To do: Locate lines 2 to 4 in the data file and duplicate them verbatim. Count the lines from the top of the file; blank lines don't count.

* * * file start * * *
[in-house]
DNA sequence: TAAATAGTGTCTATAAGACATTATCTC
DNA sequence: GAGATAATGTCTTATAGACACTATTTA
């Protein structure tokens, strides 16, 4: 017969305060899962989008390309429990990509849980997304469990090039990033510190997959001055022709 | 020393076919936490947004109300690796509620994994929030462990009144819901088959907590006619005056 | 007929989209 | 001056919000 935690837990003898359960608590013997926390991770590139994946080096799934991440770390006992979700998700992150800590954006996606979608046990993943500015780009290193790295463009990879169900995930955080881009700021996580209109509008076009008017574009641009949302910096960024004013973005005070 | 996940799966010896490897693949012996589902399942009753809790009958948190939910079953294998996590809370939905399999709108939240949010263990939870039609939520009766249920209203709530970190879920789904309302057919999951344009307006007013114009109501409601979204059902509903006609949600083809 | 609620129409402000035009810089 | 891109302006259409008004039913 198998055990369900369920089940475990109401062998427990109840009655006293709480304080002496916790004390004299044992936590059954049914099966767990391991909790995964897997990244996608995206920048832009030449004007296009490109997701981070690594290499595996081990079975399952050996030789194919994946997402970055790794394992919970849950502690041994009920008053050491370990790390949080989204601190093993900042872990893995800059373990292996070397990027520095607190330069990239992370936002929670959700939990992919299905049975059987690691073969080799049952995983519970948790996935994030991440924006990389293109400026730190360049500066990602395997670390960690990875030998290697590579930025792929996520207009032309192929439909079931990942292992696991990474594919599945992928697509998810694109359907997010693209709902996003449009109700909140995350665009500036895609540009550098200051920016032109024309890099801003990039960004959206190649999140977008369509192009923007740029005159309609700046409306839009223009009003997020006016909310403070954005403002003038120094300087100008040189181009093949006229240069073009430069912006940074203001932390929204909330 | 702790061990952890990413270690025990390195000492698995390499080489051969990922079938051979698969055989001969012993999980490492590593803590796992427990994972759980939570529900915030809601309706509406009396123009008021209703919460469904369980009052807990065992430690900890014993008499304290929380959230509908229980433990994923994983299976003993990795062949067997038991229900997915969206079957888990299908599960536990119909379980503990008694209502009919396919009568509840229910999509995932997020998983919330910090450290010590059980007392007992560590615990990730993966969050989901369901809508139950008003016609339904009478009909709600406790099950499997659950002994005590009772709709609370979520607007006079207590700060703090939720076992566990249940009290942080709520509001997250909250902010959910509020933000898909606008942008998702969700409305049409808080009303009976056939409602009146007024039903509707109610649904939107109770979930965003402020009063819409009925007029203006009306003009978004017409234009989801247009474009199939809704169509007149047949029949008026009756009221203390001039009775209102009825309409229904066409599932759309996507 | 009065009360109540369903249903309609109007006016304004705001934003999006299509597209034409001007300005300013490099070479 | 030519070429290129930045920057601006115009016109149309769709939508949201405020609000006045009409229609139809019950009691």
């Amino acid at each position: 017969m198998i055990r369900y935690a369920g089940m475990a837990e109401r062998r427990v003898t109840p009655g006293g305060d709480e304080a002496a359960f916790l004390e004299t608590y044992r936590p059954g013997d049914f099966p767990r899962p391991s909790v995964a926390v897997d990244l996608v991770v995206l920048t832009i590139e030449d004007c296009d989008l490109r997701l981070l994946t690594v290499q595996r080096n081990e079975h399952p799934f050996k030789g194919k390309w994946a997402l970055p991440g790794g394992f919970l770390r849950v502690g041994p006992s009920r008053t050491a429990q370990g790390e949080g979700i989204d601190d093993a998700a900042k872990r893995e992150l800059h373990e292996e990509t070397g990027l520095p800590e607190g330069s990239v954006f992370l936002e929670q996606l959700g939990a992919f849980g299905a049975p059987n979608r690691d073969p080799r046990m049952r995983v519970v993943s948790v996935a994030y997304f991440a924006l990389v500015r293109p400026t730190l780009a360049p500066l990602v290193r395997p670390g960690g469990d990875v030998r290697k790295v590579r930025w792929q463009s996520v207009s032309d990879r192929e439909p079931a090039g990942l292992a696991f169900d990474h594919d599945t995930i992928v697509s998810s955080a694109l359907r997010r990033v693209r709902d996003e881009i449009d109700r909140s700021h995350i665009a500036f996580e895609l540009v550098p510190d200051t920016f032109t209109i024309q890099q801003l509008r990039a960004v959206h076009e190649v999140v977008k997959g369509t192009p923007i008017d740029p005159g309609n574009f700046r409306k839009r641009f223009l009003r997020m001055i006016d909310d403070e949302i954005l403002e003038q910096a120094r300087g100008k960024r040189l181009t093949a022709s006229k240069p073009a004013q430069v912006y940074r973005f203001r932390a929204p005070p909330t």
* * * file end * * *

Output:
DNA sequence: TAAATAGTGTCTATAAGACATTATCTC
DNA sequence: GAGATAATGTCTTATAGACACTATTTA
């Protein structure tokens, strides 16, 4: 017969305060899962989008390309429990990509849980997304469990090039990033510190997959001055022709 | 020393076919936490947004109300690796509620994994929030462990009144819901088959907590006619005056 | 007929989209 | 001056919000 935690837990003898359960608590013997926390991770590139994946080096799934991440770390006992979700998700992150800590954006996606979608046990993943500015780009290193790295463009990879169900995930955080881009700021996580209109509008076009008017574009641009949302910096960024004013973005005070 | 996940799966010896490897693949012996589902399942009753809790009958948190939910079953294998996590809370939905399999709108939240949010263990939870039609939520009766249920209203709530970190879920789904309302057919999951344009307006007013114009109501409601979204059902509903006609949600083809 | 609620129409402000035009810089 | 891109302006259409008004039913 198998055990369900369920089940475990109401062998427990109840009655006293709480304080002496916790004390004299044992936590059954049914099966767990391991909790995964897997990244996608995206920048832009030449004007296009490109997701981070690594290499595996081990079975399952050996030789194919994946997402970055790794394992919970849950502690041994009920008053050491370990790390949080989204601190093993900042872990893995800059373990292996070397990027520095607190330069990239992370936002929670959700939990992919299905049975059987690691073969080799049952995983519970948790996935994030991440924006990389293109400026730190360049500066990602395997670390960690990875030998290697590579930025792929996520207009032309192929439909079931990942292992696991990474594919599945992928697509998810694109359907997010693209709902996003449009109700909140995350665009500036895609540009550098200051920016032109024309890099801003990039960004959206190649999140977008369509192009923007740029005159309609700046409306839009223009009003997020006016909310403070954005403002003038120094300087100008040189181009093949006229240069073009430069912006940074203001932390929204909330 | 702790061990952890990413270690025990390195000492698995390499080489051969990922079938051979698969055989001969012993999980490492590593803590796992427990994972759980939570529900915030809601309706509406009396123009008021209703919460469904369980009052807990065992430690900890014993008499304290929380959230509908229980433990994923994983299976003993990795062949067997038991229900997915969206079957888990299908599960536990119909379980503990008694209502009919396919009568509840229910999509995932997020998983919330910090450290010590059980007392007992560590615990990730993966969050989901369901809508139950008003016609339904009478009909709600406790099950499997659950002994005590009772709709609370979520607007006079207590700060703090939720076992566990249940009290942080709520509001997250909250902010959910509020933000898909606008942008998702969700409305049409808080009303009976056939409602009146007024039903509707109610649904939107109770979930965003402020009063819409009925007029203006009306003009978004017409234009989801247009474009199939809704169509007149047949029949008026009756009221203390001039009775209102009825309409229904066409599932759309996507 | 009065009360109540369903249903309609109007006016304004705001934003999006299509597209034409001007300005300013490099070479 | 030519070429290129930045920057601006115009016109149309769709939508949201405020609000006045009409229609139809019950009691």